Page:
The renaissance of low and slow barbecue

Look back ten years and you’d be hard pressed to find a Kiwi backyard which didn’t feature a gas barbecue. Now, while these are still a mainstay of New Zealand grilling, it’s becoming increasingly common to get a whiff of wood smoke and charcoal around the neighbourhood, and not just in the Summertime.

Low and slow, ‘American’ style barbecue has become an infatuation for many a Kiwi cook and New Zealand pork is a match made in heaven. So as Autumn sets in, if you’re looking to dive into this new hobby, here are our top tips to get started.

1. Choose your barbecue carefully

Not all charcoal barbecues are created equal and choosing yours is a decision that will take some research. You’ll need to consider budget, size, fuel types and your appetite for technological assistance.

A metal kettle barbecue, like the classic Weber, is a great starting point. Many say this is the charcoal barbecue for beginners, the one to master before you move onto anything more expensive or technical.

If you’re looking for greater fuel efficiency, then a kamado style may be more your speed. For many aficionados a Big Green Egg is their go-to barbecue.

If you’re often cooking for a crowd, a large offset may be your best choice. These are what you’ll see in most restaurants where racks of pork ribs, pork belly burnt ends and juicy pulled pork shoulder often take centre stage. These barbecues are generally not considered a beginner’s beast so tread carefully if this is your first low and slow barbecue.

Finally, for those who love the idea of low and slow but also love technology you may be interested in a pellet charcoal barbecue or digital charcoal barbecue like a Traeger or Masterbuilt. These can regulate the temperature, taking the guess work out of managing the coals and meaning you’re not tied to the barbecue for the entirety of a long cook, and give you the ability to alter temperatures from your smartphone.

2. Temperature and control are key

Just getting the barbecue to sit at a consistent temperature is an art that takes some mastering. To regulate temperature, you’ll be using the circulation of air and the careful addition of coals or wood at strategic times. The more air you allow to circulate the higher the temperature will climb and also the faster the fuel will burn, but not enough air circulation when the coals aren’t hot enough could lead to your fire being extinguished. When it comes to adding more coals without causing the temperature to spike, the trick is to wait for the existing coals to start crumbling but not yet be burnt out.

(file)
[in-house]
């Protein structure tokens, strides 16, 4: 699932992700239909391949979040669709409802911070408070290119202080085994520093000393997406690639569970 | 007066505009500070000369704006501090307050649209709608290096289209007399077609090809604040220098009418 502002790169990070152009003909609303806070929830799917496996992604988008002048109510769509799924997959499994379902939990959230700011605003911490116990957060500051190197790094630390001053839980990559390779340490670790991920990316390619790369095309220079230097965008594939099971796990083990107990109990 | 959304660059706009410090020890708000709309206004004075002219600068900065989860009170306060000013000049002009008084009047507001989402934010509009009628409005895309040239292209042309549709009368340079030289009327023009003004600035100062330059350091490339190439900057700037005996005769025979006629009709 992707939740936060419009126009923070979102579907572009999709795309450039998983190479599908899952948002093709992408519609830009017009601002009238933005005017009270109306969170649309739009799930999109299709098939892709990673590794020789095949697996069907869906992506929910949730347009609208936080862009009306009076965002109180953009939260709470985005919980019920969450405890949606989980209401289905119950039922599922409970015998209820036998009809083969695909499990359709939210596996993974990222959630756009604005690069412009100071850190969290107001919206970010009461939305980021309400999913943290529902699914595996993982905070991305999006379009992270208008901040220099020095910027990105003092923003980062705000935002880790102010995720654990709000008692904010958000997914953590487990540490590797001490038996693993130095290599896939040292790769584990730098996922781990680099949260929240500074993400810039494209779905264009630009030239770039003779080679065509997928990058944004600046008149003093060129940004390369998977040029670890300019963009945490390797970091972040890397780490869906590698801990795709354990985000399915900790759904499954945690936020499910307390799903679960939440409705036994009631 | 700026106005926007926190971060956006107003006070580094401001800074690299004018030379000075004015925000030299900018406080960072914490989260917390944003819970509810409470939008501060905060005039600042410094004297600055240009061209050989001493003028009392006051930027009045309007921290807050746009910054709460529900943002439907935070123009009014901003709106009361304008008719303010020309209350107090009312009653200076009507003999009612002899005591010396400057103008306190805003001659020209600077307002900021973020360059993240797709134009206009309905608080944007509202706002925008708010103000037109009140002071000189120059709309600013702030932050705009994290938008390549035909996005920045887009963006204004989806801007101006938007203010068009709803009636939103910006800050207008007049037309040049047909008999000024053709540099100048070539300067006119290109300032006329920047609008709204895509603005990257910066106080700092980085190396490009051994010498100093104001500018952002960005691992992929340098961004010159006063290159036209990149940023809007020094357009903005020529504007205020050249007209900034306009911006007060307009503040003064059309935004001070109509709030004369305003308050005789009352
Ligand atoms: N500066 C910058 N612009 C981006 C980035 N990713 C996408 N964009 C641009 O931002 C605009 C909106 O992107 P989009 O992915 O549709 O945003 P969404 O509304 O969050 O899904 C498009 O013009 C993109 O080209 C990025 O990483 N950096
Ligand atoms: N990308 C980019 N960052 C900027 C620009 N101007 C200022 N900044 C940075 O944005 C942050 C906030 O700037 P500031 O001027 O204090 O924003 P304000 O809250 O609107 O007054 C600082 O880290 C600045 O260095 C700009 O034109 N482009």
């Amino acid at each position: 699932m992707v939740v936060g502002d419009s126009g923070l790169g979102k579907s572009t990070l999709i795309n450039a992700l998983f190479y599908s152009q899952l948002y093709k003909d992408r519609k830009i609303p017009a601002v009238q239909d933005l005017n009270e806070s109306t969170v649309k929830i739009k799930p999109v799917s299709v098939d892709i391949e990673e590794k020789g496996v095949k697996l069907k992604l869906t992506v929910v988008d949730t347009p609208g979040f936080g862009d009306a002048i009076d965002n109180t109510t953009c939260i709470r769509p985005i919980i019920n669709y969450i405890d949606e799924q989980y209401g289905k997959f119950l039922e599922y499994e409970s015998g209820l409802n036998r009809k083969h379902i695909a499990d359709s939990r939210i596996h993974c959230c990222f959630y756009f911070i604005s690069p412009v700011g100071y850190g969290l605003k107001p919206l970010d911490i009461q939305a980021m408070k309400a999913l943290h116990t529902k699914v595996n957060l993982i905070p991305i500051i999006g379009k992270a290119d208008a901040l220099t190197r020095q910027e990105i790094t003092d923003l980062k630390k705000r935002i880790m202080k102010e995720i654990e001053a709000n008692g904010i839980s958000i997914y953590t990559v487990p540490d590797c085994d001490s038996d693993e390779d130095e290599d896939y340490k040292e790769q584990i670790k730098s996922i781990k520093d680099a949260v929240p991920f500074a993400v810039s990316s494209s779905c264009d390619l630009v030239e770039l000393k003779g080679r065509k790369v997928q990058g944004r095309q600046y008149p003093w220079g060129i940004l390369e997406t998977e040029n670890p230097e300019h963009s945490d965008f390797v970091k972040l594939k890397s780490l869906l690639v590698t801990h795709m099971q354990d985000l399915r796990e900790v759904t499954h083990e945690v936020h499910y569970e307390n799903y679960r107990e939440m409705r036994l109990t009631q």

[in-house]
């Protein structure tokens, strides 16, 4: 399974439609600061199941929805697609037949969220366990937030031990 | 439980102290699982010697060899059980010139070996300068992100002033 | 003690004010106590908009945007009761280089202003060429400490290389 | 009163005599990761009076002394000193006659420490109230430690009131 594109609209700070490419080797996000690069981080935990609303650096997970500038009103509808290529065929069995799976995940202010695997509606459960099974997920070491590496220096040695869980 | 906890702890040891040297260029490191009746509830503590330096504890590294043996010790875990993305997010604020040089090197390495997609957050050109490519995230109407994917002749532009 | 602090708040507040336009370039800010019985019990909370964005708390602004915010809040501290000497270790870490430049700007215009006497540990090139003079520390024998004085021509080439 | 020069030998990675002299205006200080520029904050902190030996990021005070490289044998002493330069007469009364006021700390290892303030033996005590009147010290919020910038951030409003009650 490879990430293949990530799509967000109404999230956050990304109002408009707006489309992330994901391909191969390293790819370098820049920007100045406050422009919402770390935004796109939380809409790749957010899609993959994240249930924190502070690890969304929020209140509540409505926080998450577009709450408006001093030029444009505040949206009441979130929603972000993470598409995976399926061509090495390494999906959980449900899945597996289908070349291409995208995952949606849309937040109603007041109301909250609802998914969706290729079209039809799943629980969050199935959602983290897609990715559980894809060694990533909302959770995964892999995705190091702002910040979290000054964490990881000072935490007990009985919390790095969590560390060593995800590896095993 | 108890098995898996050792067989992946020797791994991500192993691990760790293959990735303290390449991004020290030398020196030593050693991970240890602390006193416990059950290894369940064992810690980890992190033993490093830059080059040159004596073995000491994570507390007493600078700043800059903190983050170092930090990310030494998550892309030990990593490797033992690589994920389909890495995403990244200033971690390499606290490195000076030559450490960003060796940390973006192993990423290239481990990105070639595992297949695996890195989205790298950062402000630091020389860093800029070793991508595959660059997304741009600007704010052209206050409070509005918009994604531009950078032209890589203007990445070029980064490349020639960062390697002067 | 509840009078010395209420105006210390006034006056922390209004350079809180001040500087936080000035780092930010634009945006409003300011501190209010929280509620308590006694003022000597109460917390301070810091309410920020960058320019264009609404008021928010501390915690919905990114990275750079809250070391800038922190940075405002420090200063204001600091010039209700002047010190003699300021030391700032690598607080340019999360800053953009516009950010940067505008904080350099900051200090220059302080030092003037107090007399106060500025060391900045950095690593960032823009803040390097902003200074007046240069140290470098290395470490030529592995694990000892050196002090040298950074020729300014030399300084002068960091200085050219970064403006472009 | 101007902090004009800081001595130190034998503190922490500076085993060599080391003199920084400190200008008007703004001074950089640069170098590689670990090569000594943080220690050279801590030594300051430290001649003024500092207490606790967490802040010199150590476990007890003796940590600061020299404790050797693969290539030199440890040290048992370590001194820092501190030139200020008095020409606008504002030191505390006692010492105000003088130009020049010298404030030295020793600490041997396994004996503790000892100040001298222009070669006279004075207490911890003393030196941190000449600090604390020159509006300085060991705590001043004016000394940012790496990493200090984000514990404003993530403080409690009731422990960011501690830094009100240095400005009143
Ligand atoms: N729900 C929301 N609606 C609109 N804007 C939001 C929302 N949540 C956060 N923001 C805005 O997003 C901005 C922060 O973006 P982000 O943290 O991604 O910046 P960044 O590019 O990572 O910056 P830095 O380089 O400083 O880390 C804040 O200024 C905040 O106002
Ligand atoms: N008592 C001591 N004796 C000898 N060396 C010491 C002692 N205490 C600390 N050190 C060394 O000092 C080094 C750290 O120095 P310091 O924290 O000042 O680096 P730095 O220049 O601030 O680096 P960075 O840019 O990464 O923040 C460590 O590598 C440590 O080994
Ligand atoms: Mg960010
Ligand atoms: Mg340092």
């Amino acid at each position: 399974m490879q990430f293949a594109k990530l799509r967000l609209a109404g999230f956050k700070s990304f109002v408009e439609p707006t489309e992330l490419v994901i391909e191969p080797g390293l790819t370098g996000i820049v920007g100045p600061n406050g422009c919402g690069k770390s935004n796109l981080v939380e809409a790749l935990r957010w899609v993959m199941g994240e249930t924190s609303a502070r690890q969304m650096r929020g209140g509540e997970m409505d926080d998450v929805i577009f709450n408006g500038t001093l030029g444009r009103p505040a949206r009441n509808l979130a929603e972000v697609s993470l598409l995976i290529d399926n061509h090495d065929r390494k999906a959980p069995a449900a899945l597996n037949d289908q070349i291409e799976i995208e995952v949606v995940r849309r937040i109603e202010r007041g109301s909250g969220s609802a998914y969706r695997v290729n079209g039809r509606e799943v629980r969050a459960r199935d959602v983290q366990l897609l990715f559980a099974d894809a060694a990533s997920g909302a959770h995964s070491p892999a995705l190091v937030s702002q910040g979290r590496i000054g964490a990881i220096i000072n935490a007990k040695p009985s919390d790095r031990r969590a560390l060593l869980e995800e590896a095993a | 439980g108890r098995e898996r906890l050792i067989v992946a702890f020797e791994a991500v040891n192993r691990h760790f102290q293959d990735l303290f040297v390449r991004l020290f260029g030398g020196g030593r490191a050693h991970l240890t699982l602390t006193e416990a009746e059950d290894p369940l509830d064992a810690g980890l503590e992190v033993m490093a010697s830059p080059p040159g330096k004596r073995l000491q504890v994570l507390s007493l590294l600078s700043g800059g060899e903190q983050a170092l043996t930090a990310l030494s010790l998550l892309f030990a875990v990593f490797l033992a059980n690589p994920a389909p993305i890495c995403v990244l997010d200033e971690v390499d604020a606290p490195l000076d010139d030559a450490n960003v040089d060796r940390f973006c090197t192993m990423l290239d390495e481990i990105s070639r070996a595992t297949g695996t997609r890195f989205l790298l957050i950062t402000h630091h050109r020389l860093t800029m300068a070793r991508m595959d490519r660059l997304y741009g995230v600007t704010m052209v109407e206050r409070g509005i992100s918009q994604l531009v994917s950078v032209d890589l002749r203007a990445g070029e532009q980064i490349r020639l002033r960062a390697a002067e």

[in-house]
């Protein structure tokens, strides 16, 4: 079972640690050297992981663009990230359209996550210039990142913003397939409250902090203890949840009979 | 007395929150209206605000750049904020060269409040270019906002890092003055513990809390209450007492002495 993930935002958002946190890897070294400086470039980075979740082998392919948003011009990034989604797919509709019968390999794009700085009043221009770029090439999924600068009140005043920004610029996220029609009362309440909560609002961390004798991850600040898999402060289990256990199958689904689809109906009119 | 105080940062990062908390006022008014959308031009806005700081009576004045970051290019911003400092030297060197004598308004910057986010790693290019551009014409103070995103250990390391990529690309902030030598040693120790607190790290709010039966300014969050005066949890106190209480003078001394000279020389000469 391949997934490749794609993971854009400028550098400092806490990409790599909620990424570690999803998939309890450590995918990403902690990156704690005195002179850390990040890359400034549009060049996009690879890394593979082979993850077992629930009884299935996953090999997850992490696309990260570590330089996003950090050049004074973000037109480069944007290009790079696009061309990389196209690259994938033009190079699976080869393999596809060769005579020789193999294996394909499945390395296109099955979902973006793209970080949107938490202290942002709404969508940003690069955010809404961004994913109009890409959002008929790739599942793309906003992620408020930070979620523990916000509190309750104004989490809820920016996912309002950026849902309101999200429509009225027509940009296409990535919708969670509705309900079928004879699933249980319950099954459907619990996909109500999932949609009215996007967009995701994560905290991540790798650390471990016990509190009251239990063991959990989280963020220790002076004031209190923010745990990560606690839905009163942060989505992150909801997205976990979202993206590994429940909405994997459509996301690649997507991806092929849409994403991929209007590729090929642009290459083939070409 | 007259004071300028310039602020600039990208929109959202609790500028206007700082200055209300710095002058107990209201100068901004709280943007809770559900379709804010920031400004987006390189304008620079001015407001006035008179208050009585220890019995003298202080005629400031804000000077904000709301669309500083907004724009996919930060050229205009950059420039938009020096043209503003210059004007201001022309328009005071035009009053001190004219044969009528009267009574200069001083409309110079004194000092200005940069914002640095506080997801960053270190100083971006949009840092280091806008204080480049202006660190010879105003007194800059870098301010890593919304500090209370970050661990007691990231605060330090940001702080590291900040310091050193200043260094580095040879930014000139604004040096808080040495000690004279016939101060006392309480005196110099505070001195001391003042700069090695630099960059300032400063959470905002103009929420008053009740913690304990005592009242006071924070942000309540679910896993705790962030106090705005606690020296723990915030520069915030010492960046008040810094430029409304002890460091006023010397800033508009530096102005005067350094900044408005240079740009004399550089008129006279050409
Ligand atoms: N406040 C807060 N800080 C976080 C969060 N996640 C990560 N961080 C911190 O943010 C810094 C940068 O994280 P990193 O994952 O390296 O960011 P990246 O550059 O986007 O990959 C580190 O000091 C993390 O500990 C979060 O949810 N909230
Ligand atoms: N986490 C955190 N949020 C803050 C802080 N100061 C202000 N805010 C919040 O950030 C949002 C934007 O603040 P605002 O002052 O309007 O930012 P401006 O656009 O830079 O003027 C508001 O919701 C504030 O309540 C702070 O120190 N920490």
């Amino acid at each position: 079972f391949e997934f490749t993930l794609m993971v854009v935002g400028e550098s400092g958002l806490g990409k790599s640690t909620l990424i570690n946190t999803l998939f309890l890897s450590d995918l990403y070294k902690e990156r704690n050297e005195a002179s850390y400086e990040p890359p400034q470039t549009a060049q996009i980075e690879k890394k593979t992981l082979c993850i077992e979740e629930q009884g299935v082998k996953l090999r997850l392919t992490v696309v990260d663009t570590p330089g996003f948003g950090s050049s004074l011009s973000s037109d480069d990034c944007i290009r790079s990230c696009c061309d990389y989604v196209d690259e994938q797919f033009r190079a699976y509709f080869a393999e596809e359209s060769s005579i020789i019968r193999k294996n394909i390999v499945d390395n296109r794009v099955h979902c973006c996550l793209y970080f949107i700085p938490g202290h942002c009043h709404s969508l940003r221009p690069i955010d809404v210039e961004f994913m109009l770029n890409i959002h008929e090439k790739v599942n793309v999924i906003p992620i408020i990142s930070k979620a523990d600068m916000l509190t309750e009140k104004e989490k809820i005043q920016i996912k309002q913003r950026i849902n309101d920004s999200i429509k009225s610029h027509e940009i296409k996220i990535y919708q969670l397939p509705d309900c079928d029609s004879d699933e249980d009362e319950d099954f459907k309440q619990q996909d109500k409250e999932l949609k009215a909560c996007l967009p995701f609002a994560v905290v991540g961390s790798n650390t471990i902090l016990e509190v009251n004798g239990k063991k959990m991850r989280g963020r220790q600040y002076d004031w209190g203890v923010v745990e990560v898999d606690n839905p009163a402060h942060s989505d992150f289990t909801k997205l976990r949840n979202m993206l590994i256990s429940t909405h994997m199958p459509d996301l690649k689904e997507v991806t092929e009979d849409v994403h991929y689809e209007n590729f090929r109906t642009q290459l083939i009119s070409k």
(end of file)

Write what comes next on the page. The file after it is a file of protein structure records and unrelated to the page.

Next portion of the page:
3. Patience is a virtue

The key is in the tagline ‘low and slow’… you need to be prepared to take your time. Generally, you’ll be looking at being by your barbecue for 3-10 hours, depending on the cut of meat and the size. If you try to rush it you’ll get tough meat so you really do need to ensure you’ve got enough time to see it through…settle in and enjoy.

4. Make sure you’ve got the essential tools

A meat thermometer, charcoal chimney, tinfoil trays, spray bottles, butcher’s paper and tinfoil will need to be in your arsenal of tools for almost every cook.

Barbecue Pulled New Zealand Pork Burgers

When you’re ready to get started, give it a go with The Tattooed Butcher’s New Zealand pork shoulder recipe.

Make your own barbecue baste

Smoky, spicy, fiery, sweet or curried, our barbecue baste recipes are sure to have something for every taste.

For more guidance on low and slow check out our cooking guide.

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